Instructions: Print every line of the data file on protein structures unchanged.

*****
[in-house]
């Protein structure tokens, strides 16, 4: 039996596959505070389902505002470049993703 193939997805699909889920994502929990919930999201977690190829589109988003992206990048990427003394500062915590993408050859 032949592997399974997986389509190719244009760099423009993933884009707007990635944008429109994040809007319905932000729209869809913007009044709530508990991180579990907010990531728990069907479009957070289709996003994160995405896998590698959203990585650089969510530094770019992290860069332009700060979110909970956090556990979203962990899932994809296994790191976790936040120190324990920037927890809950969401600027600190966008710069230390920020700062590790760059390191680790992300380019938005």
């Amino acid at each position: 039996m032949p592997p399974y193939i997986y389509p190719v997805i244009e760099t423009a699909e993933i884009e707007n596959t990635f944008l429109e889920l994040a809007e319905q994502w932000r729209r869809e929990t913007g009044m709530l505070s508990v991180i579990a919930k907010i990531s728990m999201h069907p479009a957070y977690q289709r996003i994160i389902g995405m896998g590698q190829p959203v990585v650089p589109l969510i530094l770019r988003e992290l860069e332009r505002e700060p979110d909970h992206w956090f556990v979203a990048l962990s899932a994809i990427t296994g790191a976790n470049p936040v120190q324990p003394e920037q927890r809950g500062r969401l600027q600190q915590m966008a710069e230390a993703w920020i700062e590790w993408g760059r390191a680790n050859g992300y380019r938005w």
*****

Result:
[in-house]
């Protein structure tokens, strides 16, 4: 039996596959505070389902505002470049993703 193939997805699909889920994502929990919930999201977690190829589109988003992206990048990427003394500062915590993408050859 032949592997399974997986389509190719244009760099423009993933884009707007990635944008429109994040809007319905932000729209869809913007009044709530508990991180579990907010990531728990069907479009957070289709996003994160995405896998590698959203990585650089969510530094770019992290860069332009700060979110909970956090556990979203962990899932994809296994790191976790936040120190324990920037927890809950969401600027600190966008710069230390920020700062590790760059390191680790992300380019938005």
């Amino acid at each position: 039996m032949p592997p399974y193939i997986y389509p190719v997805i244009e760099t423009a699909e993933i884009e707007n596959t990635f944008l429109e889920l994040a809007e319905q994502w932000r729209r869809e929990t913007g009044m709530l505070s508990v991180i579990a919930k907010i990531s728990m999201h069907p479009a957070y977690q289709r996003i994160i389902g995405m896998g590698q190829p959203v990585v650089p589109l969510i530094l770019r988003e992290l860069e332009r505002e700060p979110d909970h992206w956090f556990v979203a990048l962990s899932a994809i990427t296994g790191a976790n470049p936040v120190q324990p003394e920037q927890r809950g500062r969401l600027q600190q915590m966008a710069e230390a993703w920020i700062e590790w993408g760059r390191a680790n050859g992300y380019r938005w």